Costco: 7 Secret Money Traps


Costco’s numbers are downright impressive. The warehouse chain had sales of $192 billion in the 2021 fiscal year at its 836 stores — nearly 700 of them in the United States and Canada. The membership warehouse has 116.6 million cardholders and 195,000 employees in the U.S. stores. Obviously, Costco is doing something right.

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While it is known for its delicious — and cheap — rotisserie chickens, Costco offers customers many reasons to sign up for a membership and do a good chunk of their shopping there. Think about the bulk discounts, the unique items and great prices on things like tires.

But Costco also has figured out a few tricks along the way to get you to put a few more things in your cart than planned each shopping trip.

What are some of Costco’s secret money traps?

Store Layout

Many of the ways Costco entices you to spend more money are based on the layout of the store, putting you in contact with items you never intended to buy on your trip to buy milk and frozen pizza. The layout leads to impulse buys, such as an adorable jack-o’-lantern in the seasonal section near the dairy case.

If you can’t resist his toothless grin and decide on the spur of the moment to buy Jack, you’re not alone. A 2022 survey from Slickdeals showed that the average person spends $314 per month on impulse buys. That’s an increase from $276 in 2021 and $183 the year before.

Moving Stock

A 2020 article published by Reader’s Digest titled “25 Secrets Costco Employees Won’t Tell You” shares this nugget of information: Costco employees frequently relocate the merchandise so you’ll have to look around to find it.

The salad dressing you bought four weeks ago might not be in the same place when you go to buy it again next week. By having to hunt for the salad dressing, you just might come across something new that you hadn’t intended to buy and plop into your cart.

The Front of the Store

Costco puts some of its more expensive items at the front of the store and puts its items with the best prices at the back of the store, Reader’s Digest reported. The front-of-the-store items could be on your wish list for down the road but not in today’s budget. Costco is banking that you won’t be able to resist the merchandise in the front and you’ll plop it in your cart. With the average store size of 146,000 square feet, you’ll walk past many tempting items.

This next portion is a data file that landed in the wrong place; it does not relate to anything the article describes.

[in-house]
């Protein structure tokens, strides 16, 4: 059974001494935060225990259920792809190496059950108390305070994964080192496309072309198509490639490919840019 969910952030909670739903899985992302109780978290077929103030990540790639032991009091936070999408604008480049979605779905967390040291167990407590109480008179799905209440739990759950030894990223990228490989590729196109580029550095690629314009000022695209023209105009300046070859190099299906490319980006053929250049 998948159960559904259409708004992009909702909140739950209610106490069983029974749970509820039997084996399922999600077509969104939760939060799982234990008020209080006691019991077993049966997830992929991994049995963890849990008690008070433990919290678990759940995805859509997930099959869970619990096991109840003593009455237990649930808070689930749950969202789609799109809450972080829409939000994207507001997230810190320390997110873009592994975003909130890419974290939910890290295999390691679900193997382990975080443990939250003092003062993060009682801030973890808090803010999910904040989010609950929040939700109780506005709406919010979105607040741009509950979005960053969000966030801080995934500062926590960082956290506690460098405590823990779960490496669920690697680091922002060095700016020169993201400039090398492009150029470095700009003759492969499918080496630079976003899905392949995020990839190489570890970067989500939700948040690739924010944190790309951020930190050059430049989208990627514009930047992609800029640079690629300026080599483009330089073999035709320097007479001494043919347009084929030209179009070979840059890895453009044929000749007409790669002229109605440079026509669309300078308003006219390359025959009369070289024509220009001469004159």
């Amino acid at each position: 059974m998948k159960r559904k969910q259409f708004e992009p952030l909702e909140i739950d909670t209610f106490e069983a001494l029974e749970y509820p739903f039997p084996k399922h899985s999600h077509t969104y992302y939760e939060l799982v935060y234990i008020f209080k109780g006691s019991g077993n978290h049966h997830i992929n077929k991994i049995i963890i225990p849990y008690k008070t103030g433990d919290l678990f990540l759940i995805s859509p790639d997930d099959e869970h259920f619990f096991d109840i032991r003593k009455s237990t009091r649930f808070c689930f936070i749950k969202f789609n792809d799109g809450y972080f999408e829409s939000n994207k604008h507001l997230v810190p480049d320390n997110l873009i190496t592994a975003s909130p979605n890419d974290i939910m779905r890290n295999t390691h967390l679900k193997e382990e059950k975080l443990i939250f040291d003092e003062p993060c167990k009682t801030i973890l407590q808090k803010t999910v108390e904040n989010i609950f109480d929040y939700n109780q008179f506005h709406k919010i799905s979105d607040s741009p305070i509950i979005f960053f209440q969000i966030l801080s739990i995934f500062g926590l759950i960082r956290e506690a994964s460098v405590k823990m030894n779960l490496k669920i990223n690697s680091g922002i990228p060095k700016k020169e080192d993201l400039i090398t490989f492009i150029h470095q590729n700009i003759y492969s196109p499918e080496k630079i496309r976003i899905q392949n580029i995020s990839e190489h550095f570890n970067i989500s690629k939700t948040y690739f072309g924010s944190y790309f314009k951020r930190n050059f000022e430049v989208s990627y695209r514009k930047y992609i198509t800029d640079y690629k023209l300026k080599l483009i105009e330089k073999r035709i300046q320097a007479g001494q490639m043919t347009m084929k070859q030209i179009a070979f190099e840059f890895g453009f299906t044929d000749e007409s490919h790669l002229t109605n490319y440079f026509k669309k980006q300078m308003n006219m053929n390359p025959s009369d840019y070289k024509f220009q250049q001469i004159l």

And About That Cart

Costco sells stuff that comes in big boxes — sets of dishware or pots and pans, for starters — that your local supermarket doesn’t sell, so it makes sense that Costco has bigger carts. And it has for a while. A 2013 report from a San Diego television station said Costco had rolled out newer, bigger shopping carts that featured an extended shelf between the main compartment and the bottom. The carts also were three inches taller. Shoppers also reported the carts were lighter and easier to maneuver.

More room in the cart means more room to fill it. Who wants to walk out of Costco with a cart that looks empty?

Limited-Time Buy

Costco isn’t lying or pulling a trick when it says something is available for only a limited time. It isn’t like the store around the corner that has had a “going out of business sale” sign for three years. When Costco brings in merchandise for a limited time only, it lets you know. It’s how you process that information that’s important. If the item, for example, is a football and what appears to be a great price, and you’ve been pondering buying your kids a football for Christmas, you’ll buy it now to preserve the deal. It probably won’t be there the next time you shop at Costco.

Limited Selection

Costco sells a variety of items — but the choice of each item is limited. Whereas your local Target might have 20 varieties of body wash, Costco will have less than a handful. Since you’re already there, you’ll pick up what Costco has on the shelf — even if it might cost less at Target.

The Basic Look

Costco shoppers recognize it for its basic warehouse look of concrete floors, stacked pallets, metal shelves and the lack of luxuries. That’s all part of the plan, too, Reader’s Digest revealed in a 2022 report. The no-frills look leads the shopper’s brain to think that since the store isn’t spending big on fancy light fixtures or hardwood floors, the savings must be being passed on to consumers. The trick of the mind can lead to increased purchases.

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